Family-Centered Rounds Toolkit
Family-centered rounding (FCR) is a key patient engagement strategy for hospitalized children. FCRs have become the standard of care, despite the limited evaluation of benefits or interventions to support high-quality delivery.
The FCR Toolkit was designed to increase family engagement in rounds for hospitalized children. It is intended for use by health care providers initiating FCR and/or operationalizing optimal practices in the setting of existing FCR, including: physicians, nurses, hospital administrators, and quality improvement personnel.
The FCR Toolkit includes implementation materials:
- FCR checklist.
- Training curriculum for checklist users consisting of a didactic presentation, role-play simulation, and evaluation materials.
- Informational session materials for ancillary staff.
- Data collection tools to assess baseline and ongoing performance.
- A model for offering maintenance of certification (MOC) credit.
The FCR Toolkit was developed at a pediatric academic medical center with extensive input from family representatives, pediatric health care professionals at the American Family Children’s Hospital, and human factors and systems engineering researchers at the University of Wisconsin-Madison. The details of the methodology and findings for this project are available in an article, “A family-centered rounds checklist, family engagement, and patient safety: a randomized trial.” The FCR Toolkit developers provide general implementation recommendations, including practical tools and suggestion for tailoring the process for each institution.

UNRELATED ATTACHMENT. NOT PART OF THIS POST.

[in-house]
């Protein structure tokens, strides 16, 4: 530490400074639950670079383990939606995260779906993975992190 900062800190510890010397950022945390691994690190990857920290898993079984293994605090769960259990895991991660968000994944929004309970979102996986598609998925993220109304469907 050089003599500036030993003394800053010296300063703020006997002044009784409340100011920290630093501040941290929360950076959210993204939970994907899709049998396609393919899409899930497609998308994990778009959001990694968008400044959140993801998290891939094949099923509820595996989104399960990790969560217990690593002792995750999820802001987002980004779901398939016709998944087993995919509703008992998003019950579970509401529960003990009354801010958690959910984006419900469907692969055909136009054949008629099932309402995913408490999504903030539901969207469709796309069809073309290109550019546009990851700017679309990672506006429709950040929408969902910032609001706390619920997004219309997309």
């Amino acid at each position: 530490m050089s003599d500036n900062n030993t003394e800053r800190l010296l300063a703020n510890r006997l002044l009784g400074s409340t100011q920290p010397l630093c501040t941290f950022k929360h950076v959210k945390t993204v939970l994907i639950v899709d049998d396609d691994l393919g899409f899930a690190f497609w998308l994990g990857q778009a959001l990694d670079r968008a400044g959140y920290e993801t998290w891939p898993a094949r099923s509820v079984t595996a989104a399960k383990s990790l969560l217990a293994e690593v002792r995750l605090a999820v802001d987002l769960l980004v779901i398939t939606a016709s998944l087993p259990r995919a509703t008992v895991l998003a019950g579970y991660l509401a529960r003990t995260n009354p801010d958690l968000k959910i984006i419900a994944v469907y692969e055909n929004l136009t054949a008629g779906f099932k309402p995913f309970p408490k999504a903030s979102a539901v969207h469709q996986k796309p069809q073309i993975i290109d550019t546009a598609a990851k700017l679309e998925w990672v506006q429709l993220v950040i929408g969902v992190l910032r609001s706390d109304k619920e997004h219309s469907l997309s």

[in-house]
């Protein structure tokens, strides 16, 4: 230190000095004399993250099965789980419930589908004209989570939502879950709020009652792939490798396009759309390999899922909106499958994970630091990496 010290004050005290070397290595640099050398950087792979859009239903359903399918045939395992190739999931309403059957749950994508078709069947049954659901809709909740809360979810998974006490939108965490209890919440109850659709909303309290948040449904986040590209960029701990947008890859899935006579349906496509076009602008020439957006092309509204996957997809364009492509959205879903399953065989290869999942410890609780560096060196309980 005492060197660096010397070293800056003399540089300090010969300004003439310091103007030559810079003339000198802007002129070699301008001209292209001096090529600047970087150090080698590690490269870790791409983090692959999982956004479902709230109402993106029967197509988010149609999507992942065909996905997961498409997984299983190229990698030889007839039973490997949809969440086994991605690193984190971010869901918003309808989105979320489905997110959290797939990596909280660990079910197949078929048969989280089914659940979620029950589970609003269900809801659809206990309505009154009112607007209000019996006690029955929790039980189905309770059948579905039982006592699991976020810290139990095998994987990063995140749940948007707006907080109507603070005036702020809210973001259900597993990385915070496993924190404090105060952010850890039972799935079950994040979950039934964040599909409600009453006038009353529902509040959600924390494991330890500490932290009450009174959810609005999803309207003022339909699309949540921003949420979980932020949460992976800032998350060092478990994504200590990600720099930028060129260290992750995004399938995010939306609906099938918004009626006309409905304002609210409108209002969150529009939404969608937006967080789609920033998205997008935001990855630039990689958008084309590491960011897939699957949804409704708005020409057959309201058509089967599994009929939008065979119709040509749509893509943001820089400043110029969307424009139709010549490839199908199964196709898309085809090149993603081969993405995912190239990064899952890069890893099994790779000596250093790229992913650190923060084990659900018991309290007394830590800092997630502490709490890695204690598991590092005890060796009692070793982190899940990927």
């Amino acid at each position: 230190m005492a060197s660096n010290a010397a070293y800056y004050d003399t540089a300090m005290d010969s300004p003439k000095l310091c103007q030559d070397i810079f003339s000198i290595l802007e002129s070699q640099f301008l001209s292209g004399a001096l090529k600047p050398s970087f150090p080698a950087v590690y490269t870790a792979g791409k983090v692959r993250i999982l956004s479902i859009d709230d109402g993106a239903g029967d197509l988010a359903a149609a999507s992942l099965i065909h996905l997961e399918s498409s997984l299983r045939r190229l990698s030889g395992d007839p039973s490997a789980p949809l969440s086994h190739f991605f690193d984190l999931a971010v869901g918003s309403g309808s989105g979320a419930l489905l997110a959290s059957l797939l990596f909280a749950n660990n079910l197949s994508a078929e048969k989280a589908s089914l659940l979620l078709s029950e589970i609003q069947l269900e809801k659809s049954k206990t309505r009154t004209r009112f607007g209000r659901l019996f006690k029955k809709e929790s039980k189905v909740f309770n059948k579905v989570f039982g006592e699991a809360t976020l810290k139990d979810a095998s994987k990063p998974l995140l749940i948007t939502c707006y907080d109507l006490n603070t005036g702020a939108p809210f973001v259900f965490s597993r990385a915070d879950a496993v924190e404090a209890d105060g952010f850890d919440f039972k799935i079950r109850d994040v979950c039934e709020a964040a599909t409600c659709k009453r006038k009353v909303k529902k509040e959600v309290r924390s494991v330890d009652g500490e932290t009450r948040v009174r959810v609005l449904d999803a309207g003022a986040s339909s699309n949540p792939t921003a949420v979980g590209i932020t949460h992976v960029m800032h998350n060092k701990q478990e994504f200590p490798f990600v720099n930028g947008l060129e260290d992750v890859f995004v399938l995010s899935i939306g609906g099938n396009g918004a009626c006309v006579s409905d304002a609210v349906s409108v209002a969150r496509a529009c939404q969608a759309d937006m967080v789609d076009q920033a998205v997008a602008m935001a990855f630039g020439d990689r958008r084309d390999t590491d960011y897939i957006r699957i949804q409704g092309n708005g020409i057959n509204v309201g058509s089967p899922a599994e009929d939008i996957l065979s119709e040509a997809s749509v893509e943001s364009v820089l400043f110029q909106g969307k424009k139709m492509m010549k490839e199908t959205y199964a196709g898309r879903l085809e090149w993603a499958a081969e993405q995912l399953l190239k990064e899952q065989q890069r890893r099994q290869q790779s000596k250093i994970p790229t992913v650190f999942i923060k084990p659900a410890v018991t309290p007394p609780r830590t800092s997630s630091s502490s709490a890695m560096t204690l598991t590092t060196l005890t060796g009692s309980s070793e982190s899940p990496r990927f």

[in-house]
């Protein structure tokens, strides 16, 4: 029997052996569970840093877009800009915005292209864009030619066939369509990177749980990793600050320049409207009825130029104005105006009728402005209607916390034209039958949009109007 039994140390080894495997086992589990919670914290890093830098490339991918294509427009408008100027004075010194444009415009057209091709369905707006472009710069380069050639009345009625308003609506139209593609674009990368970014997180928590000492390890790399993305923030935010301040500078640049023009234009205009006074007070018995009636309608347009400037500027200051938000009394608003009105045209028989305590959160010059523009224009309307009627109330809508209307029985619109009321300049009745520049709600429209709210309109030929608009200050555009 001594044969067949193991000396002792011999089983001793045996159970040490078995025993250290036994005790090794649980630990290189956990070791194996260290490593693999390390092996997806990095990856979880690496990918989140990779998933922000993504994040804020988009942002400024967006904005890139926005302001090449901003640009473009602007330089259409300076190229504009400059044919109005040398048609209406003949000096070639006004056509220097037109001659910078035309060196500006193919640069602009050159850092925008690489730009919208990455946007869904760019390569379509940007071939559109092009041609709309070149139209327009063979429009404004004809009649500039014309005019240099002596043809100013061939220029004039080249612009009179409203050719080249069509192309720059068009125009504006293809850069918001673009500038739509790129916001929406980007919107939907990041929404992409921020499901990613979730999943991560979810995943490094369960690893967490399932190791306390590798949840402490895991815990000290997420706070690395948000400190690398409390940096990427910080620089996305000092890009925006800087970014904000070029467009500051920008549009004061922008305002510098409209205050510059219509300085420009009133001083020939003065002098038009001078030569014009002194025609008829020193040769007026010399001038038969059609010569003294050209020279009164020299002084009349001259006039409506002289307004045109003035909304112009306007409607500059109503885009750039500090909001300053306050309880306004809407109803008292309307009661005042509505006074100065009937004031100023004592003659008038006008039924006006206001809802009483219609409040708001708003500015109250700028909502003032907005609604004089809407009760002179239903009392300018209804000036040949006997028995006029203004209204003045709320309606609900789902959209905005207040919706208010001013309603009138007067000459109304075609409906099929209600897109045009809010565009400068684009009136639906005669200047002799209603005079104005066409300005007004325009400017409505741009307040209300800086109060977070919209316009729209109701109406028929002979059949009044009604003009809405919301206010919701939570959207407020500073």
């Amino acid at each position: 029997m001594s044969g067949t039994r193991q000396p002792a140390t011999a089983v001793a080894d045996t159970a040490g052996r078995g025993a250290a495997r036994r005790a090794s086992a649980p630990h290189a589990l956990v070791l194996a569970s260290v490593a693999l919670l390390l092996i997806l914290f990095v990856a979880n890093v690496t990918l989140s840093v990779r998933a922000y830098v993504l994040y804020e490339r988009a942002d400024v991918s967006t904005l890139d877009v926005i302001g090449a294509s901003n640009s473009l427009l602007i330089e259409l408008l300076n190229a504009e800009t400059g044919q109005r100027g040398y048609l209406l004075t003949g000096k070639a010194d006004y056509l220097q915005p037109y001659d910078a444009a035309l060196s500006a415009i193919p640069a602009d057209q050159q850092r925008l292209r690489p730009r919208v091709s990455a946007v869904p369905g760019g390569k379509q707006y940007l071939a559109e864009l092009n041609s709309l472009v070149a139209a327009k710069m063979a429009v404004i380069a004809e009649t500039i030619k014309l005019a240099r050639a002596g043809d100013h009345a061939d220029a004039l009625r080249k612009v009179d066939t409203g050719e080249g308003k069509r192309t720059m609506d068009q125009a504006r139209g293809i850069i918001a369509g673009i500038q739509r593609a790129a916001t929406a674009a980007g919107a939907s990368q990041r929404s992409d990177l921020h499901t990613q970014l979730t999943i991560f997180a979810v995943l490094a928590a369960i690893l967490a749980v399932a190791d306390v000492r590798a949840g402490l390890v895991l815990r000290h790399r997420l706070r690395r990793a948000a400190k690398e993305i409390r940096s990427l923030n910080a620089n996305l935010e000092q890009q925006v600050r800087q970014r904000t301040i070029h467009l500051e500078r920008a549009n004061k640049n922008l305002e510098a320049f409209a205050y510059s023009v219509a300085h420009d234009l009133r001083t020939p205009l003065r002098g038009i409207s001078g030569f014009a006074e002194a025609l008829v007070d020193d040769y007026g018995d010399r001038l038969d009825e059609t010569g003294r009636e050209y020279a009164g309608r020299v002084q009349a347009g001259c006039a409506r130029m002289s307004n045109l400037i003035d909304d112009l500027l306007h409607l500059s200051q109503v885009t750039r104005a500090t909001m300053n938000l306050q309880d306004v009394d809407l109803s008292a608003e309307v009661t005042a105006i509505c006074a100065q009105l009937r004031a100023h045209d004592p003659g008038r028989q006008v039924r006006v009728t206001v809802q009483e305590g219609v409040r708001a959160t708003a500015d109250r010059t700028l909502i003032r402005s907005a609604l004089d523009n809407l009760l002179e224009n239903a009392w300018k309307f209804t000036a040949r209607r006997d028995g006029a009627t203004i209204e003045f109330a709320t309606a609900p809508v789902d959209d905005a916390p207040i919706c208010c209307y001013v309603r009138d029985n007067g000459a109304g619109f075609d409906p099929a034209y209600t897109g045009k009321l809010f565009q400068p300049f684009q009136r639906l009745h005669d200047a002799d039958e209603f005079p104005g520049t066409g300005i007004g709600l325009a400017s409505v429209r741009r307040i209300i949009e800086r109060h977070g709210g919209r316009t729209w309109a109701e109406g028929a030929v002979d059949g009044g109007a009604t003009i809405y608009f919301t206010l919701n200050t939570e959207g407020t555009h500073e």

This project was funded by an Agency for Healthcare Research and Quality Health Services (AHRQ) Research Dissemination and Demonstration grant, R18 HS018680 to Dr. Cox, and also supported by the Arthur Vining Davis Foundation and the National Patient Safety Foundation through the James S. Todd Memorial Research Award. Additional support was provided by the University of Wisconsin School of Medicine and Public Health’s Health Innovation Program (HIP) and the Community-Academic Partnerships core of the University of Wisconsin Institute for Clinical and Translational Research (UW ICTR), grant UL1TR000427 through the National Institutes of Health (NIH) National Center for Advancing Translational Sciences (NCATS) Clinical and Translational Science Award (CTSA). The content is solely the responsibility of the authors and does not necessarily represent the official views of AHRQ, NIH, or other funders.
The FCR Toolkit is licensed under a Creative Commons Attribution-NonCommercial-ShareAlike 4.0 International License and exists for the benefit of the health care community. The materials are available free of charge at https://hipxchange.org/familyrounds. The FCR Toolkit can be used without permission. However, individuals are asked to register with HIPxChange prior to using the FCR Toolkit so that the developers can provide information on usage to project funders.